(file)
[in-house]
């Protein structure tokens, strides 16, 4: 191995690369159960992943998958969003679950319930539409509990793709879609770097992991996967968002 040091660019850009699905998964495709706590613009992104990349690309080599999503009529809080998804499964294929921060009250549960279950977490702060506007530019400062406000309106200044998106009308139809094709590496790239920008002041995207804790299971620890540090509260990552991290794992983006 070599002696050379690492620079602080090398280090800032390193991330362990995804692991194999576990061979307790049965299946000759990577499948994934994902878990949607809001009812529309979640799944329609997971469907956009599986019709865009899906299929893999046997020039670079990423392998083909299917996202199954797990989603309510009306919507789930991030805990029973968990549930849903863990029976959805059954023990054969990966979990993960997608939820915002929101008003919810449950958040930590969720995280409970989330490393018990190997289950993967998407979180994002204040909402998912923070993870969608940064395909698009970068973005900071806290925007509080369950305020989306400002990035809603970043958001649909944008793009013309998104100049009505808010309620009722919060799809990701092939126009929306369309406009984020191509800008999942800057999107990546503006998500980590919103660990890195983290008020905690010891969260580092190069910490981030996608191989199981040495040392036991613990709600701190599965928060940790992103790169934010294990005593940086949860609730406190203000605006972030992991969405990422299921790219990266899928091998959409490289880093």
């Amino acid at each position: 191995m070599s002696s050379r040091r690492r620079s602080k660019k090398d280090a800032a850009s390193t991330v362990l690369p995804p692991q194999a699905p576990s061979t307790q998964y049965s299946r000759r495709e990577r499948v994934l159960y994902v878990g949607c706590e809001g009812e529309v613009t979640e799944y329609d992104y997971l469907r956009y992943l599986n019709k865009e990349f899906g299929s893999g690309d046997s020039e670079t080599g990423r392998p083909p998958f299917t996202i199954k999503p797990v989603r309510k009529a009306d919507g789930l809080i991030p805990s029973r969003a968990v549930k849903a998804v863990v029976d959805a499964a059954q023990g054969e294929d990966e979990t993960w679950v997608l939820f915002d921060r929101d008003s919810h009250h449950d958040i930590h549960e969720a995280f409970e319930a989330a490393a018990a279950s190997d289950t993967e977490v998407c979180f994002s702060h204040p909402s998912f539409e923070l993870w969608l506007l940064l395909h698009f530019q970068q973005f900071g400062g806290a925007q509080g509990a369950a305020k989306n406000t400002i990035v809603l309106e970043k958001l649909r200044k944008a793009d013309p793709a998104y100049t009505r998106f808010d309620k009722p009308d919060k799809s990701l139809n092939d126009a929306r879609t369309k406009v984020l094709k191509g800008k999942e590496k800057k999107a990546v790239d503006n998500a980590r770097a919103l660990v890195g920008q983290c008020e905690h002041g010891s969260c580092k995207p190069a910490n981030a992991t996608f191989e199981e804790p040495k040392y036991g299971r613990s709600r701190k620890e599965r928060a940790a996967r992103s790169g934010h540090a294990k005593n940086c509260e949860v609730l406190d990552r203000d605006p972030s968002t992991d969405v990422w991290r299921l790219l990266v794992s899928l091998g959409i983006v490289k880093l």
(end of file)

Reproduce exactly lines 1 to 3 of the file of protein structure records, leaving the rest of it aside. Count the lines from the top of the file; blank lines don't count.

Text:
[in-house]
């Protein structure tokens, strides 16, 4: 191995690369159960992943998958969003679950319930539409509990793709879609770097992991996967968002 040091660019850009699905998964495709706590613009992104990349690309080599999503009529809080998804499964294929921060009250549960279950977490702060506007530019400062406000309106200044998106009308139809094709590496790239920008002041995207804790299971620890540090509260990552991290794992983006 070599002696050379690492620079602080090398280090800032390193991330362990995804692991194999576990061979307790049965299946000759990577499948994934994902878990949607809001009812529309979640799944329609997971469907956009599986019709865009899906299929893999046997020039670079990423392998083909299917996202199954797990989603309510009306919507789930991030805990029973968990549930849903863990029976959805059954023990054969990966979990993960997608939820915002929101008003919810449950958040930590969720995280409970989330490393018990190997289950993967998407979180994002204040909402998912923070993870969608940064395909698009970068973005900071806290925007509080369950305020989306400002990035809603970043958001649909944008793009013309998104100049009505808010309620009722919060799809990701092939126009929306369309406009984020191509800008999942800057999107990546503006998500980590919103660990890195983290008020905690010891969260580092190069910490981030996608191989199981040495040392036991613990709600701190599965928060940790992103790169934010294990005593940086949860609730406190203000605006972030992991969405990422299921790219990266899928091998959409490289880093």
């Amino acid at each position: 191995m070599s002696s050379r040091r690492r620079s602080k660019k090398d280090a800032a850009s390193t991330v362990l690369p995804p692991q194999a699905p576990s061979t307790q998964y049965s299946r000759r495709e990577r499948v994934l159960y994902v878990g949607c706590e809001g009812e529309v613009t979640e799944y329609d992104y997971l469907r956009y992943l599986n019709k865009e990349f899906g299929s893999g690309d046997s020039e670079t080599g990423r392998p083909p998958f299917t996202i199954k999503p797990v989603r309510k009529a009306d919507g789930l809080i991030p805990s029973r969003a968990v549930k849903a998804v863990v029976d959805a499964a059954q023990g054969e294929d990966e979990t993960w679950v997608l939820f915002d921060r929101d008003s919810h009250h449950d958040i930590h549960e969720a995280f409970e319930a989330a490393a018990a279950s190997d289950t993967e977490v998407c979180f994002s702060h204040p909402s998912f539409e923070l993870w969608l506007l940064l395909h698009f530019q970068q973005f900071g400062g806290a925007q509080g509990a369950a305020k989306n406000t400002i990035v809603l309106e970043k958001l649909r200044k944008a793009d013309p793709a998104y100049t009505r998106f808010d309620k009722p009308d919060k799809s990701l139809n092939d126009a929306r879609t369309k406009v984020l094709k191509g800008k999942e590496k800057k999107a990546v790239d503006n998500a980590r770097a919103l660990v890195g920008q983290c008020e905690h002041g010891s969260c580092k995207p190069a910490n981030a992991t996608f191989e199981e804790p040495k040392y036991g299971r613990s709600r701190k620890e599965r928060a940790a996967r992103s790169g934010h540090a294990k005593n940086c509260e949860v609730l406190d990552r203000d605006p972030s968002t992991d969405v990422w991290r299921l790219l990266v794992s899928l091998g959409i983006v490289k880093l």